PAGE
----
#OpAlbuquerque has kicked off in New Mexico amidst tear gas and allegations of police brutality
You wouldn't normally associate hacktivist collective Anonymous with Albuquerque, New Mexico, but the collective are waging war on the city's police department over allegations of police brutality. As part of #OpAlbuquerque, hundreds of demonstrators rammed the streets of downtown Albuquerque, squaring off to tear gas and officers in riot gear, while Albuquerque Police Department claim that they have been the subject of a DDOS attack.
Tensions have been simmering for the past fortnight after a homeless man, James Boyd, was shot dead by police on March 16. He was apprehended by officers after having been spotted illegally camping in the foothills of the Sandia Mountains, on the east side of Albuquerque. A video has been released on the internet.
An Anonymous affiliated group called The Horsemen have uploaded an open letter to the APD onto PasteBin. It reveals that they have infiltrated the City Of Albuquerque's emails and are preparing a dox on the three officers involved in the shooting (a dox is a revelation of personal information).
The FBI is currently investigating the video, which has been released to the public. Warning - the video is pretty graphic:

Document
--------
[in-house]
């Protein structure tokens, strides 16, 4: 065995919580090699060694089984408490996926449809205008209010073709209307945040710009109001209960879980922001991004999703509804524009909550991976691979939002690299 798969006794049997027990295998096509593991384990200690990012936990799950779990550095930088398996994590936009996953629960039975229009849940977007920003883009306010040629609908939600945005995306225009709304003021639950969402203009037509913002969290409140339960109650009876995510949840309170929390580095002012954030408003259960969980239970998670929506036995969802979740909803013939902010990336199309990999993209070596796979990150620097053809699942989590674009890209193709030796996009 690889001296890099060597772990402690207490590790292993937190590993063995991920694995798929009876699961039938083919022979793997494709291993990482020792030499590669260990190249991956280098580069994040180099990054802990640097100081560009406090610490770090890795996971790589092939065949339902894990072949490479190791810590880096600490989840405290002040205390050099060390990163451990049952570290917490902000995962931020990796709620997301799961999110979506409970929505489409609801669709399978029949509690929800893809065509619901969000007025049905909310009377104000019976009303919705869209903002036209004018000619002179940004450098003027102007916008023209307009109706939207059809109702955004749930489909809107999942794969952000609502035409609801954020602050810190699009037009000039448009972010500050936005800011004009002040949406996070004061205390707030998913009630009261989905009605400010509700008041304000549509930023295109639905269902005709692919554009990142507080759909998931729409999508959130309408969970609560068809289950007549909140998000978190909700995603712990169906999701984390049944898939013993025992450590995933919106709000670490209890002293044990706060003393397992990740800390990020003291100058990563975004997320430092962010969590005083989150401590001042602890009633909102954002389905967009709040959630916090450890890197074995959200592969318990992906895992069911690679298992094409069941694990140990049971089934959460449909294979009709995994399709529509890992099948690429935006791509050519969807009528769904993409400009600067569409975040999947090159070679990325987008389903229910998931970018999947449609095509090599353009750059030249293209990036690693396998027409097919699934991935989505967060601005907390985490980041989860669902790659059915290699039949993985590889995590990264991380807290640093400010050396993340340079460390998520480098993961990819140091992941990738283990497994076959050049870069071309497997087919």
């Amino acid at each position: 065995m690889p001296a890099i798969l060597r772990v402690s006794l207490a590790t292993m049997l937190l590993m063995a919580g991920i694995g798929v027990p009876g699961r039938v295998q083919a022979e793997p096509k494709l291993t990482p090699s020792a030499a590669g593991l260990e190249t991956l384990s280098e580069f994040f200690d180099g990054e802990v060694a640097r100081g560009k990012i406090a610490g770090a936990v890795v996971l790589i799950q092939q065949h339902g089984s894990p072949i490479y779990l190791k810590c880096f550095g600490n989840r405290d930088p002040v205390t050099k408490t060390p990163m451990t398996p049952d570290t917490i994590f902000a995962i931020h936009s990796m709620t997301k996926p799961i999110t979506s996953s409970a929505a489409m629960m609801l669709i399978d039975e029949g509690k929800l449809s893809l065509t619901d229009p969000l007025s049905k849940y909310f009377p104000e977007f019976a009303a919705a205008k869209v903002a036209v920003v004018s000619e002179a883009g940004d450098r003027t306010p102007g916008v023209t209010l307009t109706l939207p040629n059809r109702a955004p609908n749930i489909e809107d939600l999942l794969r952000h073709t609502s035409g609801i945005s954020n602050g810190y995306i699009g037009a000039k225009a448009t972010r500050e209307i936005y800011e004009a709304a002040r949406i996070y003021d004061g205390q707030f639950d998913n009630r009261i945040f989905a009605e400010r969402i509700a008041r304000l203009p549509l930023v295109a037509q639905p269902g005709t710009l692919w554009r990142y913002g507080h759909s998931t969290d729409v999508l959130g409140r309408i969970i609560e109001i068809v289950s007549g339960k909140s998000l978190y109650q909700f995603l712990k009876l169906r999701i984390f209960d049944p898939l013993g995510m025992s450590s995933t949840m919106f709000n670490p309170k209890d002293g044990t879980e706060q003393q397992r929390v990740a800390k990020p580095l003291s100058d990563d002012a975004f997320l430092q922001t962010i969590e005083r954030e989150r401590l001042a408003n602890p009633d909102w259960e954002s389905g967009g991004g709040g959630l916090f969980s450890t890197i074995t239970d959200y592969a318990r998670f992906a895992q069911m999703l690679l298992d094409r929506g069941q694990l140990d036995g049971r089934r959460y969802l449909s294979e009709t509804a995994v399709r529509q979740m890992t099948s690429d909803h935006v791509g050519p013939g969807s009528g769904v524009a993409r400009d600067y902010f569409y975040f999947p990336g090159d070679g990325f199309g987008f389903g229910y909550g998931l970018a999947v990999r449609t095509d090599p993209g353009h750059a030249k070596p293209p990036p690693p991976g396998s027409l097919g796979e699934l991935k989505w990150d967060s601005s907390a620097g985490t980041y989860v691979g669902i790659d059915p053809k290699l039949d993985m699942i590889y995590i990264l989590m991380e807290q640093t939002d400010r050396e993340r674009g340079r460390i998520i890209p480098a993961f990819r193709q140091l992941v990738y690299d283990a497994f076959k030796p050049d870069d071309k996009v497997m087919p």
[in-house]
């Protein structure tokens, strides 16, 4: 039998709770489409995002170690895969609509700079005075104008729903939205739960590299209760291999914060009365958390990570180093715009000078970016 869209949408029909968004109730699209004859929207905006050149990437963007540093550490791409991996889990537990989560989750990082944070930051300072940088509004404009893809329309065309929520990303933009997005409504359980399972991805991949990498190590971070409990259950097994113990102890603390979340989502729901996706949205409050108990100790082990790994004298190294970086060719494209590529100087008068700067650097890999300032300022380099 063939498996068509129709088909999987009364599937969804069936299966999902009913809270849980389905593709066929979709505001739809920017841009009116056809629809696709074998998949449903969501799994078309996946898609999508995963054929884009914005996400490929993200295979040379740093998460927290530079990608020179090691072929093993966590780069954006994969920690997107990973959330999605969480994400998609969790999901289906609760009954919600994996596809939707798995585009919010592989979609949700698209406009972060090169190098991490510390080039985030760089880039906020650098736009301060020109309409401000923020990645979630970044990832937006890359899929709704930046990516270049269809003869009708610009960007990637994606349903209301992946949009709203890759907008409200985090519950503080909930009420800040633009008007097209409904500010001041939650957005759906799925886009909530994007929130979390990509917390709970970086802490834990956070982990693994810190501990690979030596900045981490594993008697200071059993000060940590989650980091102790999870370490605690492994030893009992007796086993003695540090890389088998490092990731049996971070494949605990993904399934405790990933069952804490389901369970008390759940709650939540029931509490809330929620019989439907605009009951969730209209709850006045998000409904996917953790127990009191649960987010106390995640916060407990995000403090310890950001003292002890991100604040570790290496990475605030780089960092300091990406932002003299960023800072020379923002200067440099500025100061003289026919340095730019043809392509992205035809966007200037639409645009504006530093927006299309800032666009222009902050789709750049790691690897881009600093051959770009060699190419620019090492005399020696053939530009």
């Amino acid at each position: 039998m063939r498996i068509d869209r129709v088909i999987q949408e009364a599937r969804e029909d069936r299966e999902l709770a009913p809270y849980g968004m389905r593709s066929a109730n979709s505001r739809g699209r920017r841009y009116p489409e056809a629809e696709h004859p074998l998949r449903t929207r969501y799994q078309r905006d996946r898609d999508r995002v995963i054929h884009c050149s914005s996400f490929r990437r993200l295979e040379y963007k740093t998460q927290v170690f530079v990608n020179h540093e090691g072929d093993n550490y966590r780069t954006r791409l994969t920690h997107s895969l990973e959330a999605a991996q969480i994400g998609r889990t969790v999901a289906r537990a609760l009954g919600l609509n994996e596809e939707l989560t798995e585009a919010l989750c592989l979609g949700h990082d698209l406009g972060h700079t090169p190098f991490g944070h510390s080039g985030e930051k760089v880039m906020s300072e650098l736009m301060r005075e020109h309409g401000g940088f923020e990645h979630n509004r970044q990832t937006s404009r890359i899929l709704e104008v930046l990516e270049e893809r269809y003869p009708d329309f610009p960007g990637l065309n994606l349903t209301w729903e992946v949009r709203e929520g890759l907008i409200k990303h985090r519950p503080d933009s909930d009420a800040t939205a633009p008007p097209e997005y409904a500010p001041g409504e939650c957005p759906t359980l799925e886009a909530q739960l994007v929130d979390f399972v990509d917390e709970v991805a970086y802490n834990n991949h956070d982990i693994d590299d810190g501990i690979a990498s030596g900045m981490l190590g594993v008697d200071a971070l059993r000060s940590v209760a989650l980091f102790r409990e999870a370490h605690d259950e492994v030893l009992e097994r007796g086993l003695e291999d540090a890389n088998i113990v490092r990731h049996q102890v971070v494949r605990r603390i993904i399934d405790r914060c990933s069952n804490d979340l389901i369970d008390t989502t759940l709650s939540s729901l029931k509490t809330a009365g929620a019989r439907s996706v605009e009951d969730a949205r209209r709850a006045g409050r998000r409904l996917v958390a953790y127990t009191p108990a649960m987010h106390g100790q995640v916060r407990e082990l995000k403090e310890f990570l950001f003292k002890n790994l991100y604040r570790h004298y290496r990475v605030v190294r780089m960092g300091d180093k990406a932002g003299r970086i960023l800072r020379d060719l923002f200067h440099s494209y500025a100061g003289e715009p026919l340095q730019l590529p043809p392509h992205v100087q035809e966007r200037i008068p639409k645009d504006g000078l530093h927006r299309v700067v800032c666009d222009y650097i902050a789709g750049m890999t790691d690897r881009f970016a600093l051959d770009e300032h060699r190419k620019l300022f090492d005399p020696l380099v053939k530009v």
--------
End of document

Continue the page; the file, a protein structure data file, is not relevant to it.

The killing of James Boyd is just the latest episode in an unfavourable string of violent events for the Albuquerque Police Department. Since 2010, the force have been involved in 37 shootings, 23 of them fatal – a number that critics say is far too high for a city with a population of just over half a million.
The hacktivists also threatened to attack the website of the police department, which briefly went down earlier this weekend. While a police spokesperson confirmed that the site had malfunctioned, he did not confirm the culprit behind the disruption.
Anonymous laughed off the suggestions that the website malfunction was anything to do with them. CypherLulz, a member of the group, tweeted about the police department's suspicions, implying that Anonymous have far bigger things planned than just a DDOS attack, which is a cyberattack that involves thousands of users trying to access a website at once, consequently overloading its servers and shutting it down.
The only thing Albuquerque city officials have been talking about is planned ddos attacks. Pathetic.— Cypherlulz (@Cypherlulz) March 27, 2014
Just under a week ago Anonymous uploaded a video to YouTube, in which a computer generated voice decries the "cold blooded murder carried out by visually fierce, militarised thugs" of Albuquerque Police Department.
It goes on to say "We drastically need to address the growing police state that has occupied our country. APD you now have the full attention of Anonymous. On March 30th we are asking the citizens of Albuquerque to occupy the sites of the APD. Let them know that your city is not a place for war games against the homeless and the less fortunate. APD, you should have expected us."
Albuquerque mayor Richard Berry said “We respected their rights to protest, obviously, but what it appears we have at this time is individuals who weren't connected necessarily with the original protest. They've taken it far beyond a normal protest.”
Despite the deployment of tear gas, Anonymous claim that the march was not violent, and have said that the media have falsely reported on the protest.